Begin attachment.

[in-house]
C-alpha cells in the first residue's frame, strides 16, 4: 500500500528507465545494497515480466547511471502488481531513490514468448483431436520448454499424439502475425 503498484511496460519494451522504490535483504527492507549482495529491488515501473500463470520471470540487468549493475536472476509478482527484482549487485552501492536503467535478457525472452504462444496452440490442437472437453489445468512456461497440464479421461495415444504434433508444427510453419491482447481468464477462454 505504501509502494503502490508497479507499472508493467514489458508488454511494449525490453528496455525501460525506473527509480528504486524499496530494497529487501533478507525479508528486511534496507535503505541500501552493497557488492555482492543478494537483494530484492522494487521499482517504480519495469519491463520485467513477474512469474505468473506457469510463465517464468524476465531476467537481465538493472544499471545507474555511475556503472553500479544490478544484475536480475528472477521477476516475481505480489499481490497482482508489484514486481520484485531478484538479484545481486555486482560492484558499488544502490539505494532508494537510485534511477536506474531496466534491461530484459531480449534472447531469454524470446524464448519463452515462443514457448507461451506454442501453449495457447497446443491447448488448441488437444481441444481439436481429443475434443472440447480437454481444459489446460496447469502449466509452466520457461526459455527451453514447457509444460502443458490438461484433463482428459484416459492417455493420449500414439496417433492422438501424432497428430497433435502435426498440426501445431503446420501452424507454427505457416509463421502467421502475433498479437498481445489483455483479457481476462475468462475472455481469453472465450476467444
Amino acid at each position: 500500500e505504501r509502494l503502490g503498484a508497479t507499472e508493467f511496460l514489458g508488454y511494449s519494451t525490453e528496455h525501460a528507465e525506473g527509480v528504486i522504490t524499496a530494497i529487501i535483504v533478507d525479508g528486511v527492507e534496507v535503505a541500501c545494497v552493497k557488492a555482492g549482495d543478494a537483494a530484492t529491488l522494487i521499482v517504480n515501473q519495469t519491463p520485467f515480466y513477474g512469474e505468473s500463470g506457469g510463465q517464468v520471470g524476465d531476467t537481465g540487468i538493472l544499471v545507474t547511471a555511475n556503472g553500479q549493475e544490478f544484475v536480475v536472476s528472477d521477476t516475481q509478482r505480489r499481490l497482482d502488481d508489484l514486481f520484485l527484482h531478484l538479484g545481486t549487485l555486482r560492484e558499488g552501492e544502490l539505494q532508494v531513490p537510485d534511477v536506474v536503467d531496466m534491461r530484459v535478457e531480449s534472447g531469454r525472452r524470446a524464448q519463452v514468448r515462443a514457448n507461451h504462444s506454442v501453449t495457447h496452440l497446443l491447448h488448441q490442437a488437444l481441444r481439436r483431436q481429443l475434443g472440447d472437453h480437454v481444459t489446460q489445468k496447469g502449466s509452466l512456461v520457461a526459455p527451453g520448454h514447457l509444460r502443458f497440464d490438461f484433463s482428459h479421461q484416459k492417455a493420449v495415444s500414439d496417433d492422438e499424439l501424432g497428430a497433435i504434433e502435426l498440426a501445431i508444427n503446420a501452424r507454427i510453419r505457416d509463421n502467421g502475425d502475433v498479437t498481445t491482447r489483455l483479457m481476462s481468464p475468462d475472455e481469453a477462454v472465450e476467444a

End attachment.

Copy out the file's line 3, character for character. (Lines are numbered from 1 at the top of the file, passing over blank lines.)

Amino acid at each position: 500500500e505504501r509502494l503502490g503498484a508497479t507499472e508493467f511496460l514489458g508488454y511494449s519494451t525490453e528496455h525501460a528507465e525506473g527509480v528504486i522504490t524499496a530494497i529487501i535483504v533478507d525479508g528486511v527492507e534496507v535503505a541500501c545494497v552493497k557488492a555482492g549482495d543478494a537483494a530484492t529491488l522494487i521499482v517504480n515501473q519495469t519491463p520485467f515480466y513477474g512469474e505468473s500463470g506457469g510463465q517464468v520471470g524476465d531476467t537481465g540487468i538493472l544499471v545507474t547511471a555511475n556503472g553500479q549493475e544490478f544484475v536480475v536472476s528472477d521477476t516475481q509478482r505480489r499481490l497482482d502488481d508489484l514486481f520484485l527484482h531478484l538479484g545481486t549487485l555486482r560492484e558499488g552501492e544502490l539505494q532508494v531513490p537510485d534511477v536506474v536503467d531496466m534491461r530484459v535478457e531480449s534472447g531469454r525472452r524470446a524464448q519463452v514468448r515462443a514457448n507461451h504462444s506454442v501453449t495457447h496452440l497446443l491447448h488448441q490442437a488437444l481441444r481439436r483431436q481429443l475434443g472440447d472437453h480437454v481444459t489446460q489445468k496447469g502449466s509452466l512456461v520457461a526459455p527451453g520448454h514447457l509444460r502443458f497440464d490438461f484433463s482428459h479421461q484416459k492417455a493420449v495415444s500414439d496417433d492422438e499424439l501424432g497428430a497433435i504434433e502435426l498440426a501445431i508444427n503446420a501452424r507454427i510453419r505457416d509463421n502467421g502475425d502475433v498479437t498481445t491482447r489483455l483479457m481476462s481468464p475468462d475472455e481469453a477462454v472465450e476467444a